Cycling: Wiggins returns to day job but Cav steals his thunder
East Anglia welcomes Tour de France winner as Cavendish says goodbye to Sky
Ipswich has not known fever like it since Trevor Whymark and Eric Gates were knocking them in at Portman Road and Bobby Robson was parading the FA Cup in an open-top bus. Cycling is the new football, and today the citizenry of East Anglia will be waving the bunting for a set of whiskers to rival any in Seventies Suffolk. Yes, he's back. The one and only Bradley Wiggins, Whymark in Lycra, face of GQ, returns to the saddle alongside Mark Cavendish in the Tour of Britain.
And last night came the strongest indication that Cavendish is no longer content with second billing. His carefully timed announcement that he intends to leave Team Sky will steal much of Wiggins's thunder today and proved that cycling is becoming a bit like, well, football.
Cavendish has yet to draw breath this summer, last week's Tour of Denmark the latest of many engagements for the road-race world champion following the personal disappointment of the Olympics. Wiggins, in contrast, has spent the post Tour de France/Olympic period in repose, and in grooming, judging by the sharp angles he presented at the GQ Awards, where he picked up the Lifetime Achievement bauble from no less a style counsellor, Liam Gallagher.
Wiggins, in his double-breasted Mod classic and Paul Weller "barnet", dominated the party peloton at the Royal Opera House, shaking it down with Bono and the boys and pulling the leg of Mo Farah, whom he insisted on calling Mia Farrow. Only a figure of exalted status would dare pull the Mobot's trousers down on the big stage. Wiggins could swear at the Queen and still not cause offence, such is the unconditional love he triggered on the roads of France and south-west London.
That impromptu moment, posing with two fingers raised on the faux throne in Hampton Court after his Olympic time-trial gold, was one of the defining images of London 2012, and marked his passage from sporting giant to something greater.
Luke Rowe is one of the six-member Sky Team who set out today from Ipswich to Norwich on the opening and longest stage of the eight-day tour. This is his debut year as a neo-pro with Sky, and his first engagement with Wiggins. "It's been a pretty special year for the sport," Rowe said. "Bradley Wiggins and Mark Cavendish, Team Sky's Tour de France success and then the Olympics has taken it to a whole different level. It's just nice to be part of this environment. For a sport to be successful the first thing you need is successful sportsmen, which we have got. And then you need them to get the required coverage, which effectively advertises the sport. We are getting that now.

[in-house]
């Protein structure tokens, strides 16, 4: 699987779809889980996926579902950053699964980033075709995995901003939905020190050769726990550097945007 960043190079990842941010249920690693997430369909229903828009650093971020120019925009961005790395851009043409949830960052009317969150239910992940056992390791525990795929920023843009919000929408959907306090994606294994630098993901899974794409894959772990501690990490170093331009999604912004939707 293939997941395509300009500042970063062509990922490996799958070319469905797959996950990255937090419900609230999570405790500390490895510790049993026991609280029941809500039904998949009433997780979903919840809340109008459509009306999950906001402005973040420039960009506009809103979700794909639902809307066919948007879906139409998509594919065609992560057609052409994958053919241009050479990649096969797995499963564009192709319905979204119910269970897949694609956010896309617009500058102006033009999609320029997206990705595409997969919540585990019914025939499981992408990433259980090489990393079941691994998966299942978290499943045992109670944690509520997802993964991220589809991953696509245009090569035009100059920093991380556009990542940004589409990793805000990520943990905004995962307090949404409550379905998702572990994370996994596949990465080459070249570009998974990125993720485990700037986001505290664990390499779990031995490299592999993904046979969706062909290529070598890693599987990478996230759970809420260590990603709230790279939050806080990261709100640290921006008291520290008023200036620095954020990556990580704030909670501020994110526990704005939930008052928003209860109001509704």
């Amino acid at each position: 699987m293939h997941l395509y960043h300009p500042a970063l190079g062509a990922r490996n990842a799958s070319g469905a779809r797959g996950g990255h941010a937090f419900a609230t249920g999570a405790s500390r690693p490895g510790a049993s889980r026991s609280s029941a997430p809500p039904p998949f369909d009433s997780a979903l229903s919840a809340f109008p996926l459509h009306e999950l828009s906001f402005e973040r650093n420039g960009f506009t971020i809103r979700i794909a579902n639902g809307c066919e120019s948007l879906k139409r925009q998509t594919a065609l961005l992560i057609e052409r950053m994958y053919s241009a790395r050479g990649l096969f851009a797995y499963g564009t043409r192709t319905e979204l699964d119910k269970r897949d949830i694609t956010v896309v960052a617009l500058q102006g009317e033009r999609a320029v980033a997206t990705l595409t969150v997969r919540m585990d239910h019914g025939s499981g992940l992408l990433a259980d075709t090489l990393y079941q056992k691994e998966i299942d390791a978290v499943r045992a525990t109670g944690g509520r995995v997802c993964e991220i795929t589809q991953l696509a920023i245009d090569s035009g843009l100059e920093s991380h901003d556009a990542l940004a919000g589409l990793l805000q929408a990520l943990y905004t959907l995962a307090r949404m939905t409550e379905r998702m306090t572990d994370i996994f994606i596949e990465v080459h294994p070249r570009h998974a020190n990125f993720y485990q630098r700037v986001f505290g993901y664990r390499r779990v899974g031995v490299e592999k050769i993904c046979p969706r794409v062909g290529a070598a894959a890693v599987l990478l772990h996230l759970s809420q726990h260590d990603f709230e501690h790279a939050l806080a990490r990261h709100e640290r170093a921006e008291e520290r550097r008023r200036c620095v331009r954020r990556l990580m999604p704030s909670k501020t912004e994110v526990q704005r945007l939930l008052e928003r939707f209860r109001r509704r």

"I live in Cardiff, a mile from the end of stage six in Caerphilly. There is real excitement and a buzz around town. I went out on the road last Sunday and there were bikes everywhere. Just this past week a couple of my mates rang me asking where they can get a bike. You are looking at about 12 grand for one like mine. I don't think they are in the market for that.
"I have done quite a few races with Cav, but this is my first with Bradley. There is definitely added pressure riding with these guys. The two biggest names in the sport are in our team. Considering the success they have had you might expect it to go to their heads, but they are both down-to-earth guys, good as gold. You can sit down and have a chat with them just like the rest of the lads."
Though Wiggins will attract the neutral eye, the professional classes are not looking beyond Cavendish today. The opening stage takes the 15 teams across 125 miles of largely flat terrain, concluding at the Norfolk Showground to the west of Norwich. Rowe, Wiggins et al are thus riding to bring the rainbow warrior home for Sky in the sprint to the finish.
For Rowe it is a privilege to bend his back in another's cause in the engine room of the British team at a time of unprecedented interest in the sport. Like Tiger Woods in golf, Cristiano Ronaldo and Lionel Messi in football, Wiggins and Cavendish are the ones driving the cycling show.
"They are completely different but exactly the same. Cav is the fastest sprinter in the world, Bradley is the best GC (general classification) rider on the planet," Rowe said.
"They are both the best at what they do, at the top of their game, so you can't split them in terms of talent and ability. You really want to go there and perform. Whoever I'm working for in the team I want to do my best. I'm the middle man, expected to lead out Cav on the flat stages and Bradley in the mountains. For every winner there are a lot of guys behind the scenes helping them to get across the line."
The role of the domestique is central. Rowe is neither mountain man nor sprint king but the glue that binds the whole. He was on the longlist for London 2012 and has targeted the road race in Rio for his Olympic bow. The coming week he is happy just to share in the remarkable Cav and Wiggo two-step that is reshaping cycling parameters in Great Britain.
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